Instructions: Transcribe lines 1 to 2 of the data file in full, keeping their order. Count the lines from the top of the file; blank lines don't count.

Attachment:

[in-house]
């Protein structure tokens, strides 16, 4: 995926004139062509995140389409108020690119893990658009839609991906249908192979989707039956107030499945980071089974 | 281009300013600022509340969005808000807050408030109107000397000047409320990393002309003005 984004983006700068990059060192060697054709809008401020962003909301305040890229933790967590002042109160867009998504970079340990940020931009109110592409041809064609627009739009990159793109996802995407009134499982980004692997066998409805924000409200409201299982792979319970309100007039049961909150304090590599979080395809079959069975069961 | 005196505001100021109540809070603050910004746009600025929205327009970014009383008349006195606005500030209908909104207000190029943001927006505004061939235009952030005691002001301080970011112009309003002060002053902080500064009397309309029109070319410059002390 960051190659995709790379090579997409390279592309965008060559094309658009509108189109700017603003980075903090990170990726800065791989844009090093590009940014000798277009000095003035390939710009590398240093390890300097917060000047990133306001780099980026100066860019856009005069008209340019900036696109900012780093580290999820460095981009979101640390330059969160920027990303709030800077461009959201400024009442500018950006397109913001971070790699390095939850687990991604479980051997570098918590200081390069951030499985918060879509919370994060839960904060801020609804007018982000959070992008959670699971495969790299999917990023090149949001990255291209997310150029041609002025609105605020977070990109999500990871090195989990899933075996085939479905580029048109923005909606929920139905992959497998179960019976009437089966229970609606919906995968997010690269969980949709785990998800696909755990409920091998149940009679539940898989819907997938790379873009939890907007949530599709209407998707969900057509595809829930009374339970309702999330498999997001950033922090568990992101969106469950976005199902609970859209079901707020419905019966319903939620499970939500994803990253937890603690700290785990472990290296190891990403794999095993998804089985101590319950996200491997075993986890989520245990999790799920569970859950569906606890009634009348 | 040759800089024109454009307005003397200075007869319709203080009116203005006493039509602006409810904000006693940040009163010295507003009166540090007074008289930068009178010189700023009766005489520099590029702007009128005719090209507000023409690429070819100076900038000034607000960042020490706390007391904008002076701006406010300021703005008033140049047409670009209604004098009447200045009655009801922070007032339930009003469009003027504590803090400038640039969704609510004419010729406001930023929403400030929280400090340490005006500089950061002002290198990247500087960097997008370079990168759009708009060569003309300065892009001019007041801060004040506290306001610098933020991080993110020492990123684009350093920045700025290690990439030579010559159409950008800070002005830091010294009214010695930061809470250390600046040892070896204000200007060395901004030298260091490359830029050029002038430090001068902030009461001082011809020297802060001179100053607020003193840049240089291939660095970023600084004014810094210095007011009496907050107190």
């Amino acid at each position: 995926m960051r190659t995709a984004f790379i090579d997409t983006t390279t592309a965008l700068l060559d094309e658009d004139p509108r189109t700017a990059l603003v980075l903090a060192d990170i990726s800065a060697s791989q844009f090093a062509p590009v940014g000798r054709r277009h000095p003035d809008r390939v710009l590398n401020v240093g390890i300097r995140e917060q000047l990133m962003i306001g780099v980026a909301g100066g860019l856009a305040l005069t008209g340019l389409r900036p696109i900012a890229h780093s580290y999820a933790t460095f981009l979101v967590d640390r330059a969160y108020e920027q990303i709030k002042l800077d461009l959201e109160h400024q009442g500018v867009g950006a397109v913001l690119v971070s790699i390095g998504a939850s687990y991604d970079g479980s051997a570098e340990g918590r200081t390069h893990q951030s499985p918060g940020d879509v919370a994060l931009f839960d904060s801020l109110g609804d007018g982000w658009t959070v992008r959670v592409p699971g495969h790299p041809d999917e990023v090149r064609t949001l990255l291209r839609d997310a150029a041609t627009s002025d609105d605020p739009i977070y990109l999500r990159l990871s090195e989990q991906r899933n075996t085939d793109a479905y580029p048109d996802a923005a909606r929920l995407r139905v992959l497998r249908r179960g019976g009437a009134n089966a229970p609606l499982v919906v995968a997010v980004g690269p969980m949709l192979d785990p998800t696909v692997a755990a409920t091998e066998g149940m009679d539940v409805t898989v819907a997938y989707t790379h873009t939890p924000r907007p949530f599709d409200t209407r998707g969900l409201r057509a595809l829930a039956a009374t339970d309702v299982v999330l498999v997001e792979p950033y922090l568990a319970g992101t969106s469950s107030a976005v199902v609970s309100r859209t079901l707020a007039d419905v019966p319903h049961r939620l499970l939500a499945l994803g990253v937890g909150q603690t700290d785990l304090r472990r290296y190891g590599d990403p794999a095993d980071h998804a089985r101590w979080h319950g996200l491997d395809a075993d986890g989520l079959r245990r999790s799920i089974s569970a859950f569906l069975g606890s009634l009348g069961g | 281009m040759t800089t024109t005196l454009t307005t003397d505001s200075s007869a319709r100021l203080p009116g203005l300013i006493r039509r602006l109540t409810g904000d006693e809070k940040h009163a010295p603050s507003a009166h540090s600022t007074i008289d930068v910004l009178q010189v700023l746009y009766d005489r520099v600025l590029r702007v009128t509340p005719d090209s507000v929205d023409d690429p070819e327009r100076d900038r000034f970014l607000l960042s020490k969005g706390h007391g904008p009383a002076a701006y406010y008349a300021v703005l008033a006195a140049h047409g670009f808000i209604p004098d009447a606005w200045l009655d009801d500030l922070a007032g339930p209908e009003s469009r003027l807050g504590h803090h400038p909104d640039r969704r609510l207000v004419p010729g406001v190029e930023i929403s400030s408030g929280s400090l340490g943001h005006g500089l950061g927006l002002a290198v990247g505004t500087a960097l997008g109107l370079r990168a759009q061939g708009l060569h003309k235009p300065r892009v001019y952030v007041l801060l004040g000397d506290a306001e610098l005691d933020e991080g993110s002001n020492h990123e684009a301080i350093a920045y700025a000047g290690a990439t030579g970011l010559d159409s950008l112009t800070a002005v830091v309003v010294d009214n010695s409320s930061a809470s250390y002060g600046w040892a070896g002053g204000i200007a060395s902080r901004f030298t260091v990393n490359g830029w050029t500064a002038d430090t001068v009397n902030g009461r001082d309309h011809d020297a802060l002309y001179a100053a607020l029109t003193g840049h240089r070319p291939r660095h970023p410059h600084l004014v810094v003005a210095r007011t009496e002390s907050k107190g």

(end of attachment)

[in-house]
């Protein structure tokens, strides 16, 4: 995926004139062509995140389409108020690119893990658009839609991906249908192979989707039956107030499945980071089974 | 281009300013600022509340969005808000807050408030109107000397000047409320990393002309003005 984004983006700068990059060192060697054709809008401020962003909301305040890229933790967590002042109160867009998504970079340990940020931009109110592409041809064609627009739009990159793109996802995407009134499982980004692997066998409805924000409200409201299982792979319970309100007039049961909150304090590599979080395809079959069975069961 | 005196505001100021109540809070603050910004746009600025929205327009970014009383008349006195606005500030209908909104207000190029943001927006505004061939235009952030005691002001301080970011112009309003002060002053902080500064009397309309029109070319410059002390 960051190659995709790379090579997409390279592309965008060559094309658009509108189109700017603003980075903090990170990726800065791989844009090093590009940014000798277009000095003035390939710009590398240093390890300097917060000047990133306001780099980026100066860019856009005069008209340019900036696109900012780093580290999820460095981009979101640390330059969160920027990303709030800077461009959201400024009442500018950006397109913001971070790699390095939850687990991604479980051997570098918590200081390069951030499985918060879509919370994060839960904060801020609804007018982000959070992008959670699971495969790299999917990023090149949001990255291209997310150029041609002025609105605020977070990109999500990871090195989990899933075996085939479905580029048109923005909606929920139905992959497998179960019976009437089966229970609606919906995968997010690269969980949709785990998800696909755990409920091998149940009679539940898989819907997938790379873009939890907007949530599709209407998707969900057509595809829930009374339970309702999330498999997001950033922090568990992101969106469950976005199902609970859209079901707020419905019966319903939620499970939500994803990253937890603690700290785990472990290296190891990403794999095993998804089985101590319950996200491997075993986890989520245990999790799920569970859950569906606890009634009348 | 040759800089024109454009307005003397200075007869319709203080009116203005006493039509602006409810904000006693940040009163010295507003009166540090007074008289930068009178010189700023009766005489520099590029702007009128005719090209507000023409690429070819100076900038000034607000960042020490706390007391904008002076701006406010300021703005008033140049047409670009209604004098009447200045009655009801922070007032339930009003469009003027504590803090400038640039969704609510004419010729406001930023929403400030929280400090340490005006500089950061002002290198990247500087960097997008370079990168759009708009060569003309300065892009001019007041801060004040506290306001610098933020991080993110020492990123684009350093920045700025290690990439030579010559159409950008800070002005830091010294009214010695930061809470250390600046040892070896204000200007060395901004030298260091490359830029050029002038430090001068902030009461001082011809020297802060001179100053607020003193840049240089291939660095970023600084004014810094210095007011009496907050107190």